In 1963 Gardner was assigned to the Twins’ new affiliate in the recently reclassified Class A Florida State League, the Orlando Twins (the minor leagues were reclassified and realigned for the 1963 season; Class B, C, and D were designated A). For an average team (64-59), Gardner excelled, winning 16 games, logging 235 innings (both second-best in the league), and leading the league with 213 strikeouts while posting a 2.22 ERA. “Rob did a fine job for us,” Orlando manager Harry Warner told the author. “We didn’t have pitching coaches back then or all the help the teams have today. The Twins would just send someone down to help out every once in a while. He learned on his own.”6 At the end of the season Gardner was transferred to the Wilson (North Carolina) Tobs of the Class A Carolina League, where he picked up another victory.
The Minnesota Twins gambled with Gardner, their biggest winner in the club’s farm system, in 1963, and left him unprotected in the major leagues’ first-year player draft in December 1963.7 The New York Mets, coming off a record 231 losses in the franchise’s first two seasons, drafted him for $8,000. The New York media quickly noted that Gardner (just weeks before his 19th birthday) was almost the same age as the Mets’ batboy, Harvey Kamnitzer.8 “I was disappointed,” said Gardner about being drafted. “I liked the Twins and knew their staff wasn’t very terribly strong. Then I thought about the Mets’ staff, and believed there was no reason I shouldn’t be able to make that club. By the time I went to spring training (1964), I was very enthusiastic.”9
The Mets invited Gardner as a nonroster player to their spring-training camp in St. Petersburg, in 1964. One of 14 new players in camp, Gardner was exposed to major-league players and coaches and pitched on the side, but was optioned to Buffalo in the Triple-A International League. Gardner lasted only three starts with the Bisons. “I made the manager mad,” said Gardner in an interview with baseball historian William Ryczek. “Back then if you were a teenage rookie, like I was, you were supposed to hold the party line and shut your mouth. I kind of annoyed [manager] Whitey Kurowski with a couple of things I said.”10 Gardner’s second year in professional baseball no doubt tested his commitment to the sport. After Buffalo, he was shipped across the country to Salinas, California, to play in the Class A California League, where he struggled on the field (1-3 with a 4.50 ERA) and in his new surroundings (“I hated Salinas. We would get fogged out,” he said).11 He was reassigned to the Class A Auburn Mets in the New York-Pennsylvania League. Playing just about 75 miles from his hometown, Gardner found his groove, won nine of ten decisions in less than two months with the team, and helped led them to the league title.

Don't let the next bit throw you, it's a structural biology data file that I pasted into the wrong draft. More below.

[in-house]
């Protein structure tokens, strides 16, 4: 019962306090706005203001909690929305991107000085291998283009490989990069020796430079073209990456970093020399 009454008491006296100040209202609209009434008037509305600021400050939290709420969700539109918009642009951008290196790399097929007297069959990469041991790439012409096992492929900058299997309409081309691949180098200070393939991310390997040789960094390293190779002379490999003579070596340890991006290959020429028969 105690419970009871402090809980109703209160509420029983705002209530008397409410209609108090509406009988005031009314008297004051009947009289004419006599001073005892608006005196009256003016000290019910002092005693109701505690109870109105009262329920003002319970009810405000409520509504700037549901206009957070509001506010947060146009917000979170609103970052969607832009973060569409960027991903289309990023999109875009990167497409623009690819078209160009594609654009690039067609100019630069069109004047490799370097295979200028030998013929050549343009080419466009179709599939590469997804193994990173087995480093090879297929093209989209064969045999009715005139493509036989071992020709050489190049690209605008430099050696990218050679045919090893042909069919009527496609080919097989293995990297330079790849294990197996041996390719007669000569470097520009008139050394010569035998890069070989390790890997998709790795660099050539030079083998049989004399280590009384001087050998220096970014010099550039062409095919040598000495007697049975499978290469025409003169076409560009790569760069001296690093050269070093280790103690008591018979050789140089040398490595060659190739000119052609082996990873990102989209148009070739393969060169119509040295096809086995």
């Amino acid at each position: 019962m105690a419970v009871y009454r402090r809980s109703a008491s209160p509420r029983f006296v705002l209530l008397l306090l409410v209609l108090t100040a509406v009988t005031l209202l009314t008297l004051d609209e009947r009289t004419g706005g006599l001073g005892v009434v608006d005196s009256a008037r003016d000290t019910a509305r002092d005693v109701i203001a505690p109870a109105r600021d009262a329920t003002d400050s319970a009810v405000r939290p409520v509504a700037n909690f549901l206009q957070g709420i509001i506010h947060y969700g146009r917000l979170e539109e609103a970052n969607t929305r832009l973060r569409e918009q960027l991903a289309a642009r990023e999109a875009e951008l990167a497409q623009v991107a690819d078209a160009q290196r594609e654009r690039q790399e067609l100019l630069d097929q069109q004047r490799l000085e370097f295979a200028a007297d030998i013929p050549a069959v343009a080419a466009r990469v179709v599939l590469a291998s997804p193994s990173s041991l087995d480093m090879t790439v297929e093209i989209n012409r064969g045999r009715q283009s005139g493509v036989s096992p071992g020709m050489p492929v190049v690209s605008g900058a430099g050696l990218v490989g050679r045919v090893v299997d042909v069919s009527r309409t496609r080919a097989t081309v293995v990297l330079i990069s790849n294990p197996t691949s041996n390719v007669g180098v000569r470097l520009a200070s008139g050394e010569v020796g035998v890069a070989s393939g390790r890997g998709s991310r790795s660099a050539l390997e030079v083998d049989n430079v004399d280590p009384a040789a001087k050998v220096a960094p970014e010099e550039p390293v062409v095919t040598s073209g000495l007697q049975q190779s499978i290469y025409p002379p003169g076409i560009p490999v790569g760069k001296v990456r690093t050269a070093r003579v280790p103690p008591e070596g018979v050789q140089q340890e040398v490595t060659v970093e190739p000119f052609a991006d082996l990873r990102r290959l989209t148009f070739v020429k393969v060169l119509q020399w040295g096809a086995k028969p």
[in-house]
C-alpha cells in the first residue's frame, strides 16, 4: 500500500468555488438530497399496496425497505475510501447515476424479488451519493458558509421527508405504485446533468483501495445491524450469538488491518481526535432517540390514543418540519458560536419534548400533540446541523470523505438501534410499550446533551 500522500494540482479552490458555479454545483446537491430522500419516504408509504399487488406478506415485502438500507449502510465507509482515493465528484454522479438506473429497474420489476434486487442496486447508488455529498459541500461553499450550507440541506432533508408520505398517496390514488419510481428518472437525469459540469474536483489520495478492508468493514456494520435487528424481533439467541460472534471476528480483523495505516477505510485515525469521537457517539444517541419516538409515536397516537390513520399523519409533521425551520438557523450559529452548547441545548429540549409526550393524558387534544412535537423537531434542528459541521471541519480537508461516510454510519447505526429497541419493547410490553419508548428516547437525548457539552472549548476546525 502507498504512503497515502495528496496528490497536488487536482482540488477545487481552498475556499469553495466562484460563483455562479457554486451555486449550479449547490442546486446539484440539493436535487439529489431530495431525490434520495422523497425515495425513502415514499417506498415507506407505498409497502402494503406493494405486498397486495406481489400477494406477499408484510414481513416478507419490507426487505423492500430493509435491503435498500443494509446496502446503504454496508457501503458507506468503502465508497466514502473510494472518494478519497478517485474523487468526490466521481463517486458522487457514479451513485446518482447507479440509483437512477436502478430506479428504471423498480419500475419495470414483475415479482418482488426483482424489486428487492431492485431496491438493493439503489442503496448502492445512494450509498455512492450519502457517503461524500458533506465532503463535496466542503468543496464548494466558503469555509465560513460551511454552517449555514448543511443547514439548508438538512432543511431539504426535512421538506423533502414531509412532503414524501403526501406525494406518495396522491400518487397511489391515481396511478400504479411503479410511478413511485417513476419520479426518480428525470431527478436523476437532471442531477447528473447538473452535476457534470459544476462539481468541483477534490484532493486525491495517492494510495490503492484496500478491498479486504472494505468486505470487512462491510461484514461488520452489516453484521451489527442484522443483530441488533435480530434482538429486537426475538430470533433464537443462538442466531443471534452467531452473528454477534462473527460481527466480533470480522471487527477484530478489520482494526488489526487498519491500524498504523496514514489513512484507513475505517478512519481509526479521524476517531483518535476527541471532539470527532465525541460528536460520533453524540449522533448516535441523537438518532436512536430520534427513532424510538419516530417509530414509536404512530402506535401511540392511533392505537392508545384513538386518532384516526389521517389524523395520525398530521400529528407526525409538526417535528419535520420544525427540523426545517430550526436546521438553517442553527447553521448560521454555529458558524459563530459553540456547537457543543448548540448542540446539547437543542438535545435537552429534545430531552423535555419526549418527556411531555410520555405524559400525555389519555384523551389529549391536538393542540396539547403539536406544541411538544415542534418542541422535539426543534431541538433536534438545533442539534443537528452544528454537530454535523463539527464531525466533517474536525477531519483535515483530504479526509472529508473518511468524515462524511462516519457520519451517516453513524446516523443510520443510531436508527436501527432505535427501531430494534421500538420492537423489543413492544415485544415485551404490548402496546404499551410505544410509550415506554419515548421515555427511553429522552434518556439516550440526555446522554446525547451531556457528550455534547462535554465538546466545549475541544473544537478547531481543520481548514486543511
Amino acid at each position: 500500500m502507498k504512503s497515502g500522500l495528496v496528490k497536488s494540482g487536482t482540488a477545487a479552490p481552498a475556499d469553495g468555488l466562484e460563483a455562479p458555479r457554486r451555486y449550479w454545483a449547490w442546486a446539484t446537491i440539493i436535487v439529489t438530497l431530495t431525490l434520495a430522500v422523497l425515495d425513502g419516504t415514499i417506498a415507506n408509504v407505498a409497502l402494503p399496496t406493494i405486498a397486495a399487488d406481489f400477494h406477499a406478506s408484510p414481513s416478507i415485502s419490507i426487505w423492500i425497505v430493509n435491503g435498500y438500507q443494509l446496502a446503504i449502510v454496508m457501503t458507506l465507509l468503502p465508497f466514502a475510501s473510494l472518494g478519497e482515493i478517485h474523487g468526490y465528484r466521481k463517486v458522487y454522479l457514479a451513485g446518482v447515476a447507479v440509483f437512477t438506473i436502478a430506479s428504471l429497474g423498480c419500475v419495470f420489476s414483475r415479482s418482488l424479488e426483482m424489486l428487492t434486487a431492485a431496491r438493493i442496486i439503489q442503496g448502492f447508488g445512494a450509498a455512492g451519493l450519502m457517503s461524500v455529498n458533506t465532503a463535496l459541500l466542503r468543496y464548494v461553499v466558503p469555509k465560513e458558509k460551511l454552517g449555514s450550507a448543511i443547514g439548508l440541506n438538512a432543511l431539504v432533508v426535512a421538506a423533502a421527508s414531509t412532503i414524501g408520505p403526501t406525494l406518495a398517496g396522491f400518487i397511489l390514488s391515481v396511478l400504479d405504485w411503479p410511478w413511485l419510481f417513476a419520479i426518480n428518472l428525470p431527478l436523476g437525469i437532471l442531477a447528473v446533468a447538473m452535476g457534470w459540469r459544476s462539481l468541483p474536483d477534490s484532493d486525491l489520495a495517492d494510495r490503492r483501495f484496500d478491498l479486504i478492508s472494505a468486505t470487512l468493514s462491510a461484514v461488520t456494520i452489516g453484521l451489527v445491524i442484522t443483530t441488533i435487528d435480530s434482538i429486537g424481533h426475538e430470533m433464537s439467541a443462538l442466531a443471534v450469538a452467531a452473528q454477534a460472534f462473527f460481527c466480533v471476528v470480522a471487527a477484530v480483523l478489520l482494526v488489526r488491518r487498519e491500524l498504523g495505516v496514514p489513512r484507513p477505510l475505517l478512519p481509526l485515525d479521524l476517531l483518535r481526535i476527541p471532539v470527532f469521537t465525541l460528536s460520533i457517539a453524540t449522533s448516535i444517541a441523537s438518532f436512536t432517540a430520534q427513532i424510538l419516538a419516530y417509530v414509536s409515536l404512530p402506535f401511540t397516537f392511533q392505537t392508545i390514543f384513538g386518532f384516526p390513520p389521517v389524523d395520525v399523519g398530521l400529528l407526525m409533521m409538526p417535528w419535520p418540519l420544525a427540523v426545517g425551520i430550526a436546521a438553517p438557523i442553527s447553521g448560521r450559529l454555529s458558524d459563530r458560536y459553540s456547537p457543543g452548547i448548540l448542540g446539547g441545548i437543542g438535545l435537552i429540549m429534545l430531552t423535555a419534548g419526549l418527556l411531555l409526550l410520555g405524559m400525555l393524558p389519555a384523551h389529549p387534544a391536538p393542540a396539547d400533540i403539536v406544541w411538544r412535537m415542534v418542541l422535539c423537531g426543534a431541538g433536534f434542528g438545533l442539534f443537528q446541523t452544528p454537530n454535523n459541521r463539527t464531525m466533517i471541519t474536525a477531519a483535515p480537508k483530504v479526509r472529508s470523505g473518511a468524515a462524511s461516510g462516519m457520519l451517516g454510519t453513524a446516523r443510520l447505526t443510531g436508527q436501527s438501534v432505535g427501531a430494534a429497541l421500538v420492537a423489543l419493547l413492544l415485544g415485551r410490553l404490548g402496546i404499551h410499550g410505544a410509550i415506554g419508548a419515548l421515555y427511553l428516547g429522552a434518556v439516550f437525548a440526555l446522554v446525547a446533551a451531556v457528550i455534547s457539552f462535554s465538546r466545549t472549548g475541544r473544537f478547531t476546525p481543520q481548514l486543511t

After his second look-see with Mets at spring training, in 1965, Gardner was assigned to the Williamsport (Pennsylvania) Mets of the Double-A Eastern League, where he was used almost exclusively in relief for the first time in his career. Gardner demonstrated his durability, appearing in 26 games, carving out a nifty 2.53 ERA in 57 innings in less than two months, and was promoted to Buffalo. Used as a starter again, Gardner was the best pitcher on the league’s worst team, winning four of five decisions and posting an impressive 1.70 ERA in 69 innings.